Groton – Two new, eight-unit, energy-efficient apartment buildings have opened at Pequot Village Housing Development, which the Groton Housing Authority hopes will serve as a model for future renovations.
The “pilot project” planned to demolish two of the development’s one-story and eight-unit buildings, which were energy inefficient and housed smaller units, to make way for two new two-story buildings. The new buildings feature roofs with solar shingles, geothermal heating and cooling and larger apartments, according to the Groton Housing Authority.
The Groton Housing Authority has two housing developments in Groton for moderate-income seniors and people with disabilities: the 104-unit Pequot Village development on Poquonnock Road and the 70-unit Grasso Gardens development located at Governors Circle on Route 117.
Nancy Codeanne, former chair of the board of directors of the Groton Housing Authority, told an open house Thursday that she hoped state-of-the-art buildings “are just the beginning of more to come.” at a time when housing has become a critical issue. The housing authority hopes in the future to be able to renovate the rest of the property, which includes studios and one-bedroom units in single-storey buildings.
Robert Frink, the new chairman of the housing board, said the overall goal of new buildings is energy efficiency and sustainability.
The executive director of the Groton Housing Authority, Rob Cappelletti, said the two older buildings, built in the late 1960s, were severely inefficient from an energy point of view and residents’ electricity bills had grown quite high in recent years. winter and summer. Utility costs in new units are included in rents, unlike other units.
“We wanted to help the residents because this is a moderate income rental housing development, so our people have a fixed income, or some people work but it’s a limited income,” Cappelletti said, adding that the Housing Authority wanted to make sure they have more money in their pocket to spend on other things in order to improve their quality of life.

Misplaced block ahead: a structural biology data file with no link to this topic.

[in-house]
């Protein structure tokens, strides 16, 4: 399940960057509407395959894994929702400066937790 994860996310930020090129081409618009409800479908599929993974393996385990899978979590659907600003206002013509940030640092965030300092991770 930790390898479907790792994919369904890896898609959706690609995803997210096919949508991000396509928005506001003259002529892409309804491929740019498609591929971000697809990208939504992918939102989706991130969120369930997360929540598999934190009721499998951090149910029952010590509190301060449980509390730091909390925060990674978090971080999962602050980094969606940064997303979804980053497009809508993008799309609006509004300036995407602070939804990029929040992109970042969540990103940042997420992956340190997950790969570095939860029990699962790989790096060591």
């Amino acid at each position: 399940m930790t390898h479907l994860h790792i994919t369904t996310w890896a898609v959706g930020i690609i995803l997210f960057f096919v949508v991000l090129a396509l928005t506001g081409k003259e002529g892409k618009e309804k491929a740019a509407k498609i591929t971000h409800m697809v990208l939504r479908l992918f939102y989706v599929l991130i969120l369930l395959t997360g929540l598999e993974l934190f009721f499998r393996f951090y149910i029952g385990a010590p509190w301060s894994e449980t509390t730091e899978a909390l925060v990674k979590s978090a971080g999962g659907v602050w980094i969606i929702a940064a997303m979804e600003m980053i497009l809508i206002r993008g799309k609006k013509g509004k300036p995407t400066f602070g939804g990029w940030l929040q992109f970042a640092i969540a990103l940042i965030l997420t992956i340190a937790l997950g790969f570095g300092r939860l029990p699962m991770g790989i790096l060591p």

The two-story structures, built in the footprint of the two single-story buildings, have allowed the housing authority to double the size of the units to around 685 square feet, according to the housing authority.
The new apartments have features like LED lighting, vinyl siding with heavy insulation behind and Energy Star appliances, according to the housing authority.
“The new apartments have been built according to passive house design principles which include a high level of insulation, an airtight building envelope where fresh air is continuously exchanged through an intake system with filters and condition, high performance windows, geothermal heating and cooling and solar shingles for electric power, ”the housing authority said in a press release.
Cappelletti said the geothermal system has wells at the rear of the development that descend about 350 to 400 feet, and that the water circulates through a heat exchanger system that brings energy into each unit so reduce energy costs. Eastern Connecticut Housing Opportunities project manager Andrew Woodstock showed how the system works on Thursday.
During a tour of the new apartments, representatives from the Groton Housing Authority highlighted features of the units, such as the New England-style exterior, open floor plans, and small balconies on the second floor. The units on the first floor are accessible to people with disabilities.
Architect Chris Widmer said “coastal contemporary” buildings have shingle-style vinyl siding and feature plenty of windows for natural light.
Property manager Jamie Lee said the new units are renting out quickly.
The subdivision is open to people aged 62 or over, or with a disability, and with a maximum income of $ 46,100 for one person or $ 52,650 for a couple, depending on the housing department. People pay either base rent or 30% of their adjusted income, whichever is greater.
Base rents for the development range from $ 500 for studios to $ 1,200 for new, larger bedrooms, she said.
Cappelletti said the project cost around $ 3.7 million. He said the housing authority borrowed private funds from Chelsea Groton Bank and received a $ 500,000 housing tax credit from the Connecticut Housing Finance Authority. He thanked Groton Utilities for purchasing the tax credits and contributing these funds to the project.